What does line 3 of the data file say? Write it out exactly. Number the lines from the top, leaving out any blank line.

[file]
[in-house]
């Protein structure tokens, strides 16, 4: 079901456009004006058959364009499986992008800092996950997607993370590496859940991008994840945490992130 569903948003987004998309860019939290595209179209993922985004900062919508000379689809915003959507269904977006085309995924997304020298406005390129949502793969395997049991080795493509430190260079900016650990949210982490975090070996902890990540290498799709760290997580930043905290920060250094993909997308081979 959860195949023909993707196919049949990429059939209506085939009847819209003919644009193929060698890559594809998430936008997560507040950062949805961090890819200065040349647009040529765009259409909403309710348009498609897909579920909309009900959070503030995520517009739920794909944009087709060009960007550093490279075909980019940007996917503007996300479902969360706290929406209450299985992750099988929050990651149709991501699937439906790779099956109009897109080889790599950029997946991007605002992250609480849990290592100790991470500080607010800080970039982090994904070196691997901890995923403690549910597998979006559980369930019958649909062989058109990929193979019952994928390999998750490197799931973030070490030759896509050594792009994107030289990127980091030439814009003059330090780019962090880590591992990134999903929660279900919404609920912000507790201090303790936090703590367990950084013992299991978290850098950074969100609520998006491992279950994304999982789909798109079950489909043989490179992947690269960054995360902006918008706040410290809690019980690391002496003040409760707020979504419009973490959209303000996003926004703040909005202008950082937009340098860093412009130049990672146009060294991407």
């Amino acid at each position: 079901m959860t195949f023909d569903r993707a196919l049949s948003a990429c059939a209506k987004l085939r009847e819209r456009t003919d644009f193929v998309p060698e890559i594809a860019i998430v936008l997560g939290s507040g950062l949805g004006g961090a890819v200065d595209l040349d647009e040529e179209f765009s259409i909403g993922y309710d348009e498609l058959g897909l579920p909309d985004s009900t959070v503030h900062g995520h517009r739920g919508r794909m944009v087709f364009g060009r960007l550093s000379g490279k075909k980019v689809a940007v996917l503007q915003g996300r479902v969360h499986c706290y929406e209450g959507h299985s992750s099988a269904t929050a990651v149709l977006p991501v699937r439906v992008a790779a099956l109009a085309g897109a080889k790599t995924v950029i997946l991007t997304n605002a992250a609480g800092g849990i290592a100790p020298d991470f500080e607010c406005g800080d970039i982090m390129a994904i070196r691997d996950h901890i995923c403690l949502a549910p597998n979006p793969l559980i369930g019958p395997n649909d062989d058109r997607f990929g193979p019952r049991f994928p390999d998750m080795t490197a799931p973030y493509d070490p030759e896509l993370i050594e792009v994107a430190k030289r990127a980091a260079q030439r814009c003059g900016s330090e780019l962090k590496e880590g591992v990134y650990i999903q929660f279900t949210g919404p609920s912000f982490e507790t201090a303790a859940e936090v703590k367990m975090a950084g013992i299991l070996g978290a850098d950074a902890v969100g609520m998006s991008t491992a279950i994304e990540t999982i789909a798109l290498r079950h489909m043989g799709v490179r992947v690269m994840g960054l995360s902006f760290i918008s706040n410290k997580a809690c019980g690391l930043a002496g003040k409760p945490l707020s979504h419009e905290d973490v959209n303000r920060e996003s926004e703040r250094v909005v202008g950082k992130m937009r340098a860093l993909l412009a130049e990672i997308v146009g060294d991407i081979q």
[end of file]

């Amino acid at each position: 079901m959860t195949f023909d569903r993707a196919l049949s948003a990429c059939a209506k987004l085939r009847e819209r456009t003919d644009f193929v998309p060698e890559i594809a860019i998430v936008l997560g939290s507040g950062l949805g004006g961090a890819v200065d595209l040349d647009e040529e179209f765009s259409i909403g993922y309710d348009e498609l058959g897909l579920p909309d985004s009900t959070v503030h900062g995520h517009r739920g919508r794909m944009v087709f364009g060009r960007l550093s000379g490279k075909k980019v689809a940007v996917l503007q915003g996300r479902v969360h499986c706290y929406e209450g959507h299985s992750s099988a269904t929050a990651v149709l977006p991501v699937r439906v992008a790779a099956l109009a085309g897109a080889k790599t995924v950029i997946l991007t997304n605002a992250a609480g800092g849990i290592a100790p020298d991470f500080e607010c406005g800080d970039i982090m390129a994904i070196r691997d996950h901890i995923c403690l949502a549910p597998n979006p793969l559980i369930g019958p395997n649909d062989d058109r997607f990929g193979p019952r049991f994928p390999d998750m080795t490197a799931p973030y493509d070490p030759e896509l993370i050594e792009v994107a430190k030289r990127a980091a260079q030439r814009c003059g900016s330090e780019l962090k590496e880590g591992v990134y650990i999903q929660f279900t949210g919404p609920s912000f982490e507790t201090a303790a859940e936090v703590k367990m975090a950084g013992i299991l070996g978290a850098d950074a902890v969100g609520m998006s991008t491992a279950i994304e990540t999982i789909a798109l290498r079950h489909m043989g799709v490179r992947v690269m994840g960054l995360s902006f760290i918008s706040n410290k997580a809690c019980g690391l930043a002496g003040k409760p945490l707020s979504h419009e905290d973490v959209n303000r920060e996003s926004e703040r250094v909005v202008g950082k992130m937009r340098a860093l993909l412009a130049e990672i997308v146009g060294d991407i081979q």